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Old 11-05-2017, 13:09   #1
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Ok to buy older boats?

I notice that older boats often sell for 1/3 the price of similar boats that are newer and have the same general condition. For example, the new boat might be $500-600K, the same boat 10 years old might be $400K, and a comparable boat from 1980-1985 might only be $150K or even less. I guess part of this might be hours on the engine and part might be the styling. The boats from the 80s tend to have dated interiors.

I am familiar with aircraft and in that area it is ok and normal to buy older aircraft because other than engine hours the quality of the aircraft tends to remain stable over long periods of time.

Is this the case with boats, too, or are there hidden gotchas?

For example, with aircraft the integrity of the fuselage and structural members stays the same over time, but with a boat I could see there might be the possibility of rot hidden in cores and hidden corrosion that might be difficult or impossible to correct. Is that a worry, or do old boats hold up as well as aircraft?
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Old 11-05-2017, 13:28   #2
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Re: Ok to buy older boats?

The hull can be compromised, hence a good inspection. Every boat is broken, just how bad and is it worth fixing.... I bought a 20 year old boat, cheaper to fix and build what I want than buy newer for me. There are great boats from the 50's, 60's out there as long as they have been taken care of. Brand, type, systems, style all come into play. It is often desirable to buy an older boat based on design and do a refit.
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Old 11-05-2017, 14:23   #3
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Re: Ok to buy older boats?

I think that you're required to do the scheduled maintenance in a plane in order to be allowed to continue to fly it, and you must keep a log of the maintenance and repairs. With boats there's no such requirement for private owners, so you could have a boat that has just been kept up aesthetically but not mechanically or structurally.

Maybe a good compromise would be a seaplane? That way you get the worst of both worlds.
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Old 11-05-2017, 14:28   #4
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Re: Ok to buy older boats?

No, buying older boats is not ok. Who gave you the idea that it would be! I demand they make themselves known!!
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Old 11-05-2017, 14:42   #5
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Re: Ok to buy older boats?

No, monkey, say it isn't so. I'm in the process of buying a 30 year old boat; I sure hope it's okay.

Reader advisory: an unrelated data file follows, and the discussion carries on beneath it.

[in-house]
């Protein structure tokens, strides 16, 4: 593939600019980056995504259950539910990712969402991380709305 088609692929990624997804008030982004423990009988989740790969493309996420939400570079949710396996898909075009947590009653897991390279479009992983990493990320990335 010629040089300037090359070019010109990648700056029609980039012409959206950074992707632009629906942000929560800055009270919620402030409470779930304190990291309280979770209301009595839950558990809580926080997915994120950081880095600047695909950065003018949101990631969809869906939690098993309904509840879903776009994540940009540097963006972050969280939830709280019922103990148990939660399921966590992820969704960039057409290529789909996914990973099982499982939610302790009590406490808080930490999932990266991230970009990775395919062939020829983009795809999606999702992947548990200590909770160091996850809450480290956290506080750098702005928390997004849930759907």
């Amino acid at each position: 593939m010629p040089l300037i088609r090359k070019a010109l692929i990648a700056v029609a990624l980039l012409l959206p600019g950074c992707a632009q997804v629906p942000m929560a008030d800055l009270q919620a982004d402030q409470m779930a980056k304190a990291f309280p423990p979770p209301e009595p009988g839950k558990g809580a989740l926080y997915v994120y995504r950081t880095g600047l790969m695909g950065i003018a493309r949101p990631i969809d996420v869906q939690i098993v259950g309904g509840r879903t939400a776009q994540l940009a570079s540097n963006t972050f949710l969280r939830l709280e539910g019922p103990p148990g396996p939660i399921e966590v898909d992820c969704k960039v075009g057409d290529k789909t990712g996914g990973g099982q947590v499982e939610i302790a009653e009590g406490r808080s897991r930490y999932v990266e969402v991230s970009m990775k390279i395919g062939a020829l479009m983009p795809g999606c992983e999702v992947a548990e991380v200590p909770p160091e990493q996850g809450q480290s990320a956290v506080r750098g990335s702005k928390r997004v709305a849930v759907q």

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Old 11-05-2017, 15:13   #6
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Re: Ok to buy older boats?

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No, monkey, say it isn't so. I'm in the process of buying a 30 year old boat; I sure hope it's okay.


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Old 11-05-2017, 15:31   #7
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Re: Ok to buy older boats?

I'll take an old, well maintained production boat over a brand new production boat any day.
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Old 11-05-2017, 16:08   #8
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Re: Ok to buy older boats?

Hey JSC,

It seems I'm not the only smartass here, so please bear with us. I think that pretty much everyone will agree that there's always something wrong with a used boat, but there are often things that could need to be addressed on newer, and sometimes even new, boats, but you're going to have more issues with older boats. Boats are more like houses in that they can look good at a quick glance, they can also look fine if you really go over them, but you should really have a pro take a look at them. This means a home inspector for a house, a surveyor for a boat. Even then, you need to find someone who's good and, even then, they'll miss stuff.

One of the members here, Boatpoker, is a surveyor in my neck of the woods and he has an incredibly detailed and helpful webpage outlining what you should be looking for at Marine Survey 101, Do your own marine survey Like a house, if you can do your own work, it's far cheaper and makes owning a used boat more palatable. From what I've read here, though, you're far better off in terms of overall cost and time commitment if you buy a boat that's been re-fitted than restoring one yourself.

It seems like there are two types of boat owners, those that know how to do the work themselves and those that can/chose to pay to have it done. There's probably a third type, those that just don't take care of the boat.

I'm cheap, so even if I had a million, I'd still be looking in the $50k range, though I'd be awfully tempted to stretch that for a Bristol Channel Cutter With an older boat you won't have the depreciation hit and you can get a great boat if you shop wisely. Hope that's helpful.

Mark
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Old 12-05-2017, 05:16   #9
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Re: Ok to buy older boats?

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Originally Posted by jsc7 View Post

For example, with aircraft the integrity of the fuselage and structural members stays the same over time, but with a boat I could see there might be the possibility of rot hidden in cores and hidden corrosion that might be difficult or impossible to correct. Is that a worry, or do old boats hold up as well as aircraft?